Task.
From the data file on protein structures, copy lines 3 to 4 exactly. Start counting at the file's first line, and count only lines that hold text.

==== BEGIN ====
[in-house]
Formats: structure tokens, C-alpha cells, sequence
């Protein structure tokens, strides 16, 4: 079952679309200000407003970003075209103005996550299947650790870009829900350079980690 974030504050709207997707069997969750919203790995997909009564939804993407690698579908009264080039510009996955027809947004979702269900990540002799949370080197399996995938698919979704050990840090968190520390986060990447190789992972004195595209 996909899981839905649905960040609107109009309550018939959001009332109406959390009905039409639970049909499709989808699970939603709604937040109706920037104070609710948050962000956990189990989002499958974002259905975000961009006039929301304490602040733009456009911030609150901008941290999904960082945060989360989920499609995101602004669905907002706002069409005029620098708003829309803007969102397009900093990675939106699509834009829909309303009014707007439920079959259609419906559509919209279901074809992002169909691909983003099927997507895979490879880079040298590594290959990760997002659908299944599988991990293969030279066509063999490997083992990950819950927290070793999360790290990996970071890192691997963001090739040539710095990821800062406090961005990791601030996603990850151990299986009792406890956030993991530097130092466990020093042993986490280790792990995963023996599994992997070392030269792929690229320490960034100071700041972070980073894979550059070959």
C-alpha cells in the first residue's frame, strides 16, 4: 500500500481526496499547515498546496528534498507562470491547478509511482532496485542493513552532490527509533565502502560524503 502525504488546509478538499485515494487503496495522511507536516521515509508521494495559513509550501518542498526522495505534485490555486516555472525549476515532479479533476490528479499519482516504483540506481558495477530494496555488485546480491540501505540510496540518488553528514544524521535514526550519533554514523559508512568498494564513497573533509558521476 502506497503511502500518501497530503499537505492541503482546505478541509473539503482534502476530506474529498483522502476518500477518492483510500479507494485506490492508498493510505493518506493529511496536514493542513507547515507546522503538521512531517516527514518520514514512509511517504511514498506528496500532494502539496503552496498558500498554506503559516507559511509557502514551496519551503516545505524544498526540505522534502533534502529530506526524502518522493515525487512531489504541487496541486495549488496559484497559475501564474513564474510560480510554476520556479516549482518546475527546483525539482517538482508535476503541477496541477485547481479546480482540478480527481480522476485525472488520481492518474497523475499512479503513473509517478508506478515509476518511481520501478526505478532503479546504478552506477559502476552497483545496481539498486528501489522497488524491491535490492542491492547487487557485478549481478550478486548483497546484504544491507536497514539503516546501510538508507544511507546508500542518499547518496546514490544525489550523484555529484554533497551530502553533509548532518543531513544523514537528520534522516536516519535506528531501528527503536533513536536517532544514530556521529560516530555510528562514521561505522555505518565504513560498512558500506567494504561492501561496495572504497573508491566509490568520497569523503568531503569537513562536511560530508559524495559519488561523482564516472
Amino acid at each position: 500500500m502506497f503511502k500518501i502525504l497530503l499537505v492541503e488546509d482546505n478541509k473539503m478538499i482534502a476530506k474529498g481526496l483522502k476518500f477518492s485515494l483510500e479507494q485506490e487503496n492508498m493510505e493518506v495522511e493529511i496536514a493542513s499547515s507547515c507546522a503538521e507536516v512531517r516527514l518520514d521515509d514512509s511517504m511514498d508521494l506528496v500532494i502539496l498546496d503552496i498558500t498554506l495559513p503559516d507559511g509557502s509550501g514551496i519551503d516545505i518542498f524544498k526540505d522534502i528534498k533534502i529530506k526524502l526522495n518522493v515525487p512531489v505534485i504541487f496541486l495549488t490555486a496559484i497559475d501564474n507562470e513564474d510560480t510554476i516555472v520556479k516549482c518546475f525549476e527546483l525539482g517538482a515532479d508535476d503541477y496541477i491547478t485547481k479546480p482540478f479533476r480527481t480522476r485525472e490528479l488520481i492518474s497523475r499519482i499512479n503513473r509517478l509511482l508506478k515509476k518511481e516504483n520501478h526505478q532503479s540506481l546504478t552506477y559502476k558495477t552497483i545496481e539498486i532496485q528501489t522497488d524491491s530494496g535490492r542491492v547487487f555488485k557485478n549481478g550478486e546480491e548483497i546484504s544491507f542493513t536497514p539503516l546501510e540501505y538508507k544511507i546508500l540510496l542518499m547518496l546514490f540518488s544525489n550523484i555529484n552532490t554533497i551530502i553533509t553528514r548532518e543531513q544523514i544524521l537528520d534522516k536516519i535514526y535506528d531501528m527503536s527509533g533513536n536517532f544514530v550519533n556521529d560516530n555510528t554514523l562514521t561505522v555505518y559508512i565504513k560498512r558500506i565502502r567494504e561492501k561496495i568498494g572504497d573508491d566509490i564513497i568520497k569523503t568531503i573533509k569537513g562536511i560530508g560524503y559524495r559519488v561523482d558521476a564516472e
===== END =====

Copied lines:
């Protein structure tokens, strides 16, 4: 079952679309200000407003970003075209103005996550299947650790870009829900350079980690 974030504050709207997707069997969750919203790995997909009564939804993407690698579908009264080039510009996955027809947004979702269900990540002799949370080197399996995938698919979704050990840090968190520390986060990447190789992972004195595209 996909899981839905649905960040609107109009309550018939959001009332109406959390009905039409639970049909499709989808699970939603709604937040109706920037104070609710948050962000956990189990989002499958974002259905975000961009006039929301304490602040733009456009911030609150901008941290999904960082945060989360989920499609995101602004669905907002706002069409005029620098708003829309803007969102397009900093990675939106699509834009829909309303009014707007439920079959259609419906559509919209279901074809992002169909691909983003099927997507895979490879880079040298590594290959990760997002659908299944599988991990293969030279066509063999490997083992990950819950927290070793999360790290990996970071890192691997963001090739040539710095990821800062406090961005990791601030996603990850151990299986009792406890956030993991530097130092466990020093042993986490280790792990995963023996599994992997070392030269792929690229320490960034100071700041972070980073894979550059070959």
C-alpha cells in the first residue's frame, strides 16, 4: 500500500481526496499547515498546496528534498507562470491547478509511482532496485542493513552532490527509533565502502560524503 502525504488546509478538499485515494487503496495522511507536516521515509508521494495559513509550501518542498526522495505534485490555486516555472525549476515532479479533476490528479499519482516504483540506481558495477530494496555488485546480491540501505540510496540518488553528514544524521535514526550519533554514523559508512568498494564513497573533509558521476 502506497503511502500518501497530503499537505492541503482546505478541509473539503482534502476530506474529498483522502476518500477518492483510500479507494485506490492508498493510505493518506493529511496536514493542513507547515507546522503538521512531517516527514518520514514512509511517504511514498506528496500532494502539496503552496498558500498554506503559516507559511509557502514551496519551503516545505524544498526540505522534502533534502529530506526524502518522493515525487512531489504541487496541486495549488496559484497559475501564474513564474510560480510554476520556479516549482518546475527546483525539482517538482508535476503541477496541477485547481479546480482540478480527481480522476485525472488520481492518474497523475499512479503513473509517478508506478515509476518511481520501478526505478532503479546504478552506477559502476552497483545496481539498486528501489522497488524491491535490492542491492547487487557485478549481478550478486548483497546484504544491507536497514539503516546501510538508507544511507546508500542518499547518496546514490544525489550523484555529484554533497551530502553533509548532518543531513544523514537528520534522516536516519535506528531501528527503536533513536536517532544514530556521529560516530555510528562514521561505522555505518565504513560498512558500506567494504561492501561496495572504497573508491566509490568520497569523503568531503569537513562536511560530508559524495559519488561523482564516472